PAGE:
Police seize spoof poster fanzine
Thousands of copies of a Manchester United fanzine, which featured a "potentially offensive image", were seized by police before the club's match against Liverpool.
The edition of Red Issue included a spoof poster of a Ku Klux Klan hood along with the words "LFC" and "Suarez is Innocent", it was reported. Its publication follows the on-going race row involving Liverpool striker Luis Suarez, who was given an eight-match ban for racially abusing United defender Patrice Evra.
Many fans took to Twitter to post images of the fanzine's spoof and voice support and outrage over the publication's move and the police's response.
The tensions were mirrored on the pitch when Suarez refused to shake hands with the United captain before the kick off.
Evra had offered his hand to Suarez but the Uruguay international bypassed the Frenchman and went straight to goalkeeper David de Gea. Evra did not accept that and attempted to grab Suarez's arm to complete the formalities, but the striker shrugged him off.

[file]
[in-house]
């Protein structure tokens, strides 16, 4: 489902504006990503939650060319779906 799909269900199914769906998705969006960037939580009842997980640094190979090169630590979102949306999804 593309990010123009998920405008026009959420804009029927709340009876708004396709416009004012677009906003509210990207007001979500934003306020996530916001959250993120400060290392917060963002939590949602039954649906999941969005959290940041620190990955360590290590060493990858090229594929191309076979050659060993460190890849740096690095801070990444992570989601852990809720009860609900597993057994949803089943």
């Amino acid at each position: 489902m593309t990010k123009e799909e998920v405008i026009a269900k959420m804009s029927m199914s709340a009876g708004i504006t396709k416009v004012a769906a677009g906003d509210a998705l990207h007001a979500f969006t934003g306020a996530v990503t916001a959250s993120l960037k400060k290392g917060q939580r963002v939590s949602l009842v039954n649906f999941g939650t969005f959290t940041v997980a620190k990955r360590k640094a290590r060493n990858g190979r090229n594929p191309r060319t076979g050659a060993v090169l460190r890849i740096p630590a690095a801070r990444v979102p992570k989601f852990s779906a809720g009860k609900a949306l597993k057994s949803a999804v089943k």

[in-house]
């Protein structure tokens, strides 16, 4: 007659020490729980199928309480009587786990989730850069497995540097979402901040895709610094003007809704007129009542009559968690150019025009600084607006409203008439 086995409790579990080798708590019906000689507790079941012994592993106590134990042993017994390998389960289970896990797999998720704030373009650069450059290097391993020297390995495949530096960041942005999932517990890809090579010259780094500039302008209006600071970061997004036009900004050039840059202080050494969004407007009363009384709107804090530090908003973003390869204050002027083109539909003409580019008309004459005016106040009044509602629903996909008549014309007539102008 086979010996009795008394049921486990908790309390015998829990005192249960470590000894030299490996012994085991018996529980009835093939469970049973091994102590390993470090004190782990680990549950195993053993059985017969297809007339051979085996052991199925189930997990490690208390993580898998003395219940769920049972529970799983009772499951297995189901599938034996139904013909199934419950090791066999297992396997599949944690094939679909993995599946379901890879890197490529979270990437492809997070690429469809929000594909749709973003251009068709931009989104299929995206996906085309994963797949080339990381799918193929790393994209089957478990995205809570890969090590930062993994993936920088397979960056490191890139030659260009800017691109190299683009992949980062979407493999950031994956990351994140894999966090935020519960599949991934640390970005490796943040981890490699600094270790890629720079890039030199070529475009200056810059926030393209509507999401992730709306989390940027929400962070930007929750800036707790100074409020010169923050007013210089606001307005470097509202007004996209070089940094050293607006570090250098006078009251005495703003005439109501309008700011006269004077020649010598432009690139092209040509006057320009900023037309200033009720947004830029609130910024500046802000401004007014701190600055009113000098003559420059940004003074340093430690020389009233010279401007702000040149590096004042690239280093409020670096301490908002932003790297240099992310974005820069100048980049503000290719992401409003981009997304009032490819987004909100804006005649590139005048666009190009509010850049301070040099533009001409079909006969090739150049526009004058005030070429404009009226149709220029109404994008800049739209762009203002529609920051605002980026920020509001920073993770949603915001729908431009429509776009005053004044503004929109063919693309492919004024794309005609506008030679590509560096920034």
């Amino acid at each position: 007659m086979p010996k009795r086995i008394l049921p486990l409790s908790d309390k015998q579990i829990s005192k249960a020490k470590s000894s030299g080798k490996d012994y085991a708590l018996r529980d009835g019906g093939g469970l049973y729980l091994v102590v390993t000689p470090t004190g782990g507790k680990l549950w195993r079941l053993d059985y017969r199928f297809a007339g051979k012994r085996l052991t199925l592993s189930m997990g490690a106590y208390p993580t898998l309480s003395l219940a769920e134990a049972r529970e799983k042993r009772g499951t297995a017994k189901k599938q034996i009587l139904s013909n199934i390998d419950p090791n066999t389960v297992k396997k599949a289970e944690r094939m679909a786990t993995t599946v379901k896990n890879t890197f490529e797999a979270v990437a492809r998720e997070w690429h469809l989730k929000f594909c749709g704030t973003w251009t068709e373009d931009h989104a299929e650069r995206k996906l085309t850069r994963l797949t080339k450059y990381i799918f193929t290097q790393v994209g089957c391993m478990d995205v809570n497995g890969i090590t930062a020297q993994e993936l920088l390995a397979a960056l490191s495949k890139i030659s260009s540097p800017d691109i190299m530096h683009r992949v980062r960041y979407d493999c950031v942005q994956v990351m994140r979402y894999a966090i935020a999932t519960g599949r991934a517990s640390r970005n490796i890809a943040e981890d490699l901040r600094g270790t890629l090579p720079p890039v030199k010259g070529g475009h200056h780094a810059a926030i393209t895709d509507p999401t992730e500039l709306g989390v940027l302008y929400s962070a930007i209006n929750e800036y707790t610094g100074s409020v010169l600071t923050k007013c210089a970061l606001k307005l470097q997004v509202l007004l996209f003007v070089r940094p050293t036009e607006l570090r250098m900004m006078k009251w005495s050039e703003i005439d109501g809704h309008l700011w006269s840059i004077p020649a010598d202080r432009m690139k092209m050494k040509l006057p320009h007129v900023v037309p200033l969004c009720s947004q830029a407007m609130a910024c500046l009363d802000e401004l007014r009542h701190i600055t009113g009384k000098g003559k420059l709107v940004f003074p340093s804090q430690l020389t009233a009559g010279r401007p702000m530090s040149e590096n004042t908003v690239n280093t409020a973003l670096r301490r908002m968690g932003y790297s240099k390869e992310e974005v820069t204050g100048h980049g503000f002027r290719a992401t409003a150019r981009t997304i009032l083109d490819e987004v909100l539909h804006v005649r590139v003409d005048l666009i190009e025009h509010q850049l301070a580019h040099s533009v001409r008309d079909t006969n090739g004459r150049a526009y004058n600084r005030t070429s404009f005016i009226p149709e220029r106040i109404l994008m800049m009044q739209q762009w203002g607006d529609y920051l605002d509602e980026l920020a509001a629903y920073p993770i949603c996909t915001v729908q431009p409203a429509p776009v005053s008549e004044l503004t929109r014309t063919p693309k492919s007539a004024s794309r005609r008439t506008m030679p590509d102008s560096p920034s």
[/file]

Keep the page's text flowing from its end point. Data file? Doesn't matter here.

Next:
Greater Manchester Police (GMP) said they will take "appropriate action" against anyone found selling the potentially offending edition of Red Issue or displaying it in public. One arrest has already been made, the force said, in connection with the sale of T-shirts outside Old Trafford which had been "deemed offensive".
Match commander Chief Superintendent Mark Roberts said: "Shortly before kick-off we were made aware that a Manchester United supporters' fanzine being sold outside Old Trafford featured a potentially offensive image.
"Officers are now seizing the fanzines and in consultation with the Crown Prosecution Service we will take appropriate action against anyone either found selling this particular fanzine or provocatively displaying the image in public.
"Officers have also been made aware of a T-shirt on sale outside the ground that is also deemed to be offensive. We are also seizing these items and anyone found wearing one will be required to remove it and hand it to police."
Nobody from Red Issue was available for comment.